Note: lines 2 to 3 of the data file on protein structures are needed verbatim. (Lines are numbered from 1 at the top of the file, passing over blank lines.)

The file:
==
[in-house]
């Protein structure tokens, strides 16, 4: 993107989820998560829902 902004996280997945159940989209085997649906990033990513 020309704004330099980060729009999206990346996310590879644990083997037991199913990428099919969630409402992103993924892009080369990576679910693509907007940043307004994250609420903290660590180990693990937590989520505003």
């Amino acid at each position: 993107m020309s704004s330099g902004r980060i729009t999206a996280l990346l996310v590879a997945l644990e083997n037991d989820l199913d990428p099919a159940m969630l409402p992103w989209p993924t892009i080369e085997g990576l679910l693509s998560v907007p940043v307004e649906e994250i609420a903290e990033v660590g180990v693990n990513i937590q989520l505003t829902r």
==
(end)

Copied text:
């Protein structure tokens, strides 16, 4: 993107989820998560829902 902004996280997945159940989209085997649906990033990513 020309704004330099980060729009999206990346996310590879644990083997037991199913990428099919969630409402992103993924892009080369990576679910693509907007940043307004994250609420903290660590180990693990937590989520505003």
């Amino acid at each position: 993107m020309s704004s330099g902004r980060i729009t999206a996280l990346l996310v590879a997945l644990e083997n037991d989820l199913d990428p099919a159940m969630l409402p992103w989209p993924t892009i080369e085997g990576l679910l693509s998560v907007p940043v307004e649906e994250i609420a903290e990033v660590g180990v693990n990513i937590q989520l505003t829902r």